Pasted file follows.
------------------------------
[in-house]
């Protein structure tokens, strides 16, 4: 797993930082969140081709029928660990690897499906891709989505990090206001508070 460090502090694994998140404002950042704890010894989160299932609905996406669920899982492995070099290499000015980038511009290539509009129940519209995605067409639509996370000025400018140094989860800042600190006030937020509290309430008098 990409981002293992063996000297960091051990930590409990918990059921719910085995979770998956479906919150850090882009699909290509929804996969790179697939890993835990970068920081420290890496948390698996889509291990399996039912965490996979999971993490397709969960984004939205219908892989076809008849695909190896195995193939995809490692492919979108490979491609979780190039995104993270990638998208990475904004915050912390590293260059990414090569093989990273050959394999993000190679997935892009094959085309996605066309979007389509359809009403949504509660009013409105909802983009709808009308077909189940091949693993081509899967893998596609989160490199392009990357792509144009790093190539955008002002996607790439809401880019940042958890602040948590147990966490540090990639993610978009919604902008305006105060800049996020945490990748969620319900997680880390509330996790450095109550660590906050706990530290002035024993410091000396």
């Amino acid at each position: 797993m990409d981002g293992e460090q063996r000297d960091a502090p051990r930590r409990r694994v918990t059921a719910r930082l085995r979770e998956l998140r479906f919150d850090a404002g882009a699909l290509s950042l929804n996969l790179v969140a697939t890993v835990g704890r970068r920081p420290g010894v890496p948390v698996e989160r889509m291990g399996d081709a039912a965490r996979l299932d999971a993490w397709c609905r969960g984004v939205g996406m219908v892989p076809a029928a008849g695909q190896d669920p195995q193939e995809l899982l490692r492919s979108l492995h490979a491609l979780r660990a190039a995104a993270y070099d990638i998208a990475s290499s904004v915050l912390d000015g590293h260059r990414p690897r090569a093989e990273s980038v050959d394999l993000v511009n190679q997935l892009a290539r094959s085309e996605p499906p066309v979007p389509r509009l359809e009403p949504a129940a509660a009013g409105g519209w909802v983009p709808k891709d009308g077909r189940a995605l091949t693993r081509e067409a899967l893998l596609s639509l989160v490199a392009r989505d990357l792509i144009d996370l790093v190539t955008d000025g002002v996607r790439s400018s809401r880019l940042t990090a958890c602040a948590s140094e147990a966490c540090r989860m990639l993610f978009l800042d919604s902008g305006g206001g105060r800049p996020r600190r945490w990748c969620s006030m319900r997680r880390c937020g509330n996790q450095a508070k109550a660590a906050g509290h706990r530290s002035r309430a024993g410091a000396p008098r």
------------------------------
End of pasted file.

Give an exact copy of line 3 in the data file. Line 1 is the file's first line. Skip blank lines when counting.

């Amino acid at each position: 797993m990409d981002g293992e460090q063996r000297d960091a502090p051990r930590r409990r694994v918990t059921a719910r930082l085995r979770e998956l998140r479906f919150d850090a404002g882009a699909l290509s950042l929804n996969l790179v969140a697939t890993v835990g704890r970068r920081p420290g010894v890496p948390v698996e989160r889509m291990g399996d081709a039912a965490r996979l299932d999971a993490w397709c609905r969960g984004v939205g996406m219908v892989p076809a029928a008849g695909q190896d669920p195995q193939e995809l899982l490692r492919s979108l492995h490979a491609l979780r660990a190039a995104a993270y070099d990638i998208a990475s290499s904004v915050l912390d000015g590293h260059r990414p690897r090569a093989e990273s980038v050959d394999l993000v511009n190679q997935l892009a290539r094959s085309e996605p499906p066309v979007p389509r509009l359809e009403p949504a129940a509660a009013g409105g519209w909802v983009p709808k891709d009308g077909r189940a995605l091949t693993r081509e067409a899967l893998l596609s639509l989160v490199a392009r989505d990357l792509i144009d996370l790093v190539t955008d000025g002002v996607r790439s400018s809401r880019l940042t990090a958890c602040a948590s140094e147990a966490c540090r989860m990639l993610f978009l800042d919604s902008g305006g206001g105060r800049p996020r600190r945490w990748c969620s006030m319900r997680r880390c937020g509330n996790q450095a508070k109550a660590a906050g509290h706990r530290s002035r309430a024993g410091a000396p008098r």